Shortly afterwards he established Real World Studios in Wiltshire, designed as an ideal environment for performance. It also became the base for Real World Records, a label which is dedicated to recording and promoting a wide range of different artists from all over the world.
In addition, Peter Gabriel has been involved in a wide spectrum of human rights and environmental issues. His song 'Biko' was the first pop song which talked about the effects of apartheid, and in 1988 and 1990 he was involved in the Nelson Mandela concerts at Wembley. In 1988 he worked with Amnesty International to set up the Human Rights Now! tour, and toured many countries with Sting, Bruce Springsteen, Tracy Chapman and Youssou N'Dour.
Following this, Peter Gabriel initiated the 'Witness' program, which was launched in 1992 in conjunction with the Reebok Human Rights Foundation in the USA. The organization aims to arm human rights activists from around the world with hand held video cameras, computers and other tools of communication. To date, they have supplied hundreds of cameras to more than fifty countries, and have also set up a bi-weekly Witness web broadcast via Macintosh's Quicktime Channel. In 1989 Peter Gabriel visited the USSR to help launch Greenpeace there, and also contributed to the 'One World, One Voice' album, a collaborative album, which featured artists from all over the world.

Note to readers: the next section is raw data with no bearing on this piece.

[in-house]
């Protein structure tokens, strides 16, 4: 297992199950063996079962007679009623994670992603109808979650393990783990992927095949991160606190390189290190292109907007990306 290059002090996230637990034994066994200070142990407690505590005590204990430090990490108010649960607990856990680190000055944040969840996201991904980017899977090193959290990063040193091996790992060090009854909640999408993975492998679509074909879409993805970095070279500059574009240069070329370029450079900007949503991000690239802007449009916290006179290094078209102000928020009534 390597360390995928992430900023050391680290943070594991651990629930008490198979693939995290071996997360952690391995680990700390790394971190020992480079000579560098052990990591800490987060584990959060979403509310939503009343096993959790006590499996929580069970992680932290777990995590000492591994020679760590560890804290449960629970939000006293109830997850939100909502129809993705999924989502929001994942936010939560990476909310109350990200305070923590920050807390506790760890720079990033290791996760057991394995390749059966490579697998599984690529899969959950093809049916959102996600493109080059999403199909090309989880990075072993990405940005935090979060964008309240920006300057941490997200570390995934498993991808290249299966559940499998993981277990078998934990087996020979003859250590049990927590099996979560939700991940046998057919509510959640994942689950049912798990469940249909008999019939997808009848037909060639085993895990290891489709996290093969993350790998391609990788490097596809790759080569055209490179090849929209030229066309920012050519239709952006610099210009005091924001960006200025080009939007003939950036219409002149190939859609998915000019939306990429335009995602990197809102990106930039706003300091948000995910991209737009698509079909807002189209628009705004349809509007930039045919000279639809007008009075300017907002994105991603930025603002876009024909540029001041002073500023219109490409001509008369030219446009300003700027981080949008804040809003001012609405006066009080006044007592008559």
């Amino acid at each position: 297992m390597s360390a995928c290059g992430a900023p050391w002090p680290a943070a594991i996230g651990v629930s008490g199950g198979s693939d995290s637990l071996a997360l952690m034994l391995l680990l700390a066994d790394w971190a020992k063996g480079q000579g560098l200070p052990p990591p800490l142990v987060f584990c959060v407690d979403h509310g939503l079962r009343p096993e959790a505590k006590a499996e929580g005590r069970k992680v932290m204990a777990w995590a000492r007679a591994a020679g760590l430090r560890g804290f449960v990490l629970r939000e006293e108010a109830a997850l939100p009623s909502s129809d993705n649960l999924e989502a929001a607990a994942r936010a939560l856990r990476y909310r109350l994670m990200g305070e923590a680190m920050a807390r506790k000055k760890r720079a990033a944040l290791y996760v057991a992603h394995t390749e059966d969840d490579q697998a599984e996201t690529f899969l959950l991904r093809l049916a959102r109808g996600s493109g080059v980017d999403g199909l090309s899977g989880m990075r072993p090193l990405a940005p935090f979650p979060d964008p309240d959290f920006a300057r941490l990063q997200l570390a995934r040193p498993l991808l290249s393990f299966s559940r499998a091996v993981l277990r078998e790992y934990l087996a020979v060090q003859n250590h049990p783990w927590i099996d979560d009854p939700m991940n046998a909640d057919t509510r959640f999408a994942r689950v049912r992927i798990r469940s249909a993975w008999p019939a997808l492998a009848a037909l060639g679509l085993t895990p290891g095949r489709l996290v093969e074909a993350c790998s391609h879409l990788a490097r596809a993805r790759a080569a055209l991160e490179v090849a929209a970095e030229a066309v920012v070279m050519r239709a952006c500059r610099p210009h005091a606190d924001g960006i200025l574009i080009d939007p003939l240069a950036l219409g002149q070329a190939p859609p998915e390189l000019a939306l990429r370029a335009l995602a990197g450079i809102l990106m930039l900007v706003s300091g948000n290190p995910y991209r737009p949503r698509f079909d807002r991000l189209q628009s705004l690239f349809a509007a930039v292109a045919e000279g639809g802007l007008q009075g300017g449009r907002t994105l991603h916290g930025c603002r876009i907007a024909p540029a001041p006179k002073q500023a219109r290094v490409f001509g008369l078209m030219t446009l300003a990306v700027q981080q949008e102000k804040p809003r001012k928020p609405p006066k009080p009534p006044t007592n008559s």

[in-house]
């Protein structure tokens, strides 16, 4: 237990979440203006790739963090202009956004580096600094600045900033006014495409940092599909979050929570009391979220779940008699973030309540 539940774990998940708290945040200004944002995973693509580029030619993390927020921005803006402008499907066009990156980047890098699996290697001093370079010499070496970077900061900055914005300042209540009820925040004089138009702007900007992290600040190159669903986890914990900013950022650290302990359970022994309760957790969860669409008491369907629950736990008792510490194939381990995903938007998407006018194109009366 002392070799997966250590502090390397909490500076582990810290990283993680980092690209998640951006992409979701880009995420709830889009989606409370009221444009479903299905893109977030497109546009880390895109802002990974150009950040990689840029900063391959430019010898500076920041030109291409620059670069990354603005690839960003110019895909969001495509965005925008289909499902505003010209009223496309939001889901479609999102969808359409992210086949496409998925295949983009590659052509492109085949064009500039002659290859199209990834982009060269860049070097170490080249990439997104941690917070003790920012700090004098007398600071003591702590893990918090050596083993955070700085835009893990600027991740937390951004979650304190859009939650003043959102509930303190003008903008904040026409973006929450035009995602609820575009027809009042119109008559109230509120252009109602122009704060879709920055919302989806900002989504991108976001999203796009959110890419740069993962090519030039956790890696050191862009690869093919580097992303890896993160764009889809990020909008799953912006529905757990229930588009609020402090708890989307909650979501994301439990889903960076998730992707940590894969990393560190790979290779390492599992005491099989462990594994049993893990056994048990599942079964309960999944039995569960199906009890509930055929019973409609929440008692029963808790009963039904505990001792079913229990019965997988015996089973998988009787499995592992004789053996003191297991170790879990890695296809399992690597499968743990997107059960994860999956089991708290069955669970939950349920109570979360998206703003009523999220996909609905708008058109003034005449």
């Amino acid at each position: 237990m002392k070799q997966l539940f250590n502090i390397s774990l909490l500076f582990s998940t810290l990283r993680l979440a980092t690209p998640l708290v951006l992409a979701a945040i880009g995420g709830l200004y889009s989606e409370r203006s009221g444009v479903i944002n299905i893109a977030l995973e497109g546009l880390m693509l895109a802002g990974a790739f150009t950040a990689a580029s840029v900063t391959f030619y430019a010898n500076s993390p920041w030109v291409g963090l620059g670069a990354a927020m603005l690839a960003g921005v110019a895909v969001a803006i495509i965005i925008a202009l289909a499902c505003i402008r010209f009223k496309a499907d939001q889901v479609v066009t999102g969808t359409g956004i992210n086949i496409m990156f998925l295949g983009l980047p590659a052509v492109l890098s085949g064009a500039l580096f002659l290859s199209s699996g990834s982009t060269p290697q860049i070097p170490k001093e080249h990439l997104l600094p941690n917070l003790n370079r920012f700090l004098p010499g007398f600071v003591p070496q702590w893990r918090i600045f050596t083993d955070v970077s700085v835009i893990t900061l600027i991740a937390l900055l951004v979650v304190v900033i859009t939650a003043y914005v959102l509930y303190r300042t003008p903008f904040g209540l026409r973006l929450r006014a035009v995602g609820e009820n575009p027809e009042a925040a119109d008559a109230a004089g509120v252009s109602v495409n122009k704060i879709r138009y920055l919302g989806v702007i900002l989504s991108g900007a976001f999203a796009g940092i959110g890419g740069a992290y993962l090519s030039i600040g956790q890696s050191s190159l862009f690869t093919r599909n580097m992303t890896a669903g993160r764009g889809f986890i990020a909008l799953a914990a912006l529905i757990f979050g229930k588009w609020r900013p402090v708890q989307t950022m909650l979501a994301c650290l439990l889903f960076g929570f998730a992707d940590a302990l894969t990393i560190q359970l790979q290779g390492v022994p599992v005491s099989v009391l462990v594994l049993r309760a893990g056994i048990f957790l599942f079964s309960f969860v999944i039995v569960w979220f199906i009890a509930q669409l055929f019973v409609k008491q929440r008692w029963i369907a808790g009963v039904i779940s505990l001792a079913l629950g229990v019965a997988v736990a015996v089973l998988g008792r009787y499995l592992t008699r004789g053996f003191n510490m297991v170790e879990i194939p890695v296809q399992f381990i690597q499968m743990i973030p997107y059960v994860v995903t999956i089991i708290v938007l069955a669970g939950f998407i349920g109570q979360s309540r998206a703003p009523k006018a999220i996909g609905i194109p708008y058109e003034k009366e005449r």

Gabriel was asked by Alan Parker in 1984 to write the score for the film 'Birdy,' which won the Grand Jury Prize at the Cannes Film Festival. In 1989 he composed the sound track for Martin Scorsese's epic film 'The Last Temptation of Christ' which was the basis for one of his most experimental and innovative albums, 'Passion.' This album, which involved an extraordinary selection of musicians and singers, tried to integrate many very different styles of music. It was the inspiration behind the BBC's specialist radio programme, 'Mixing It.'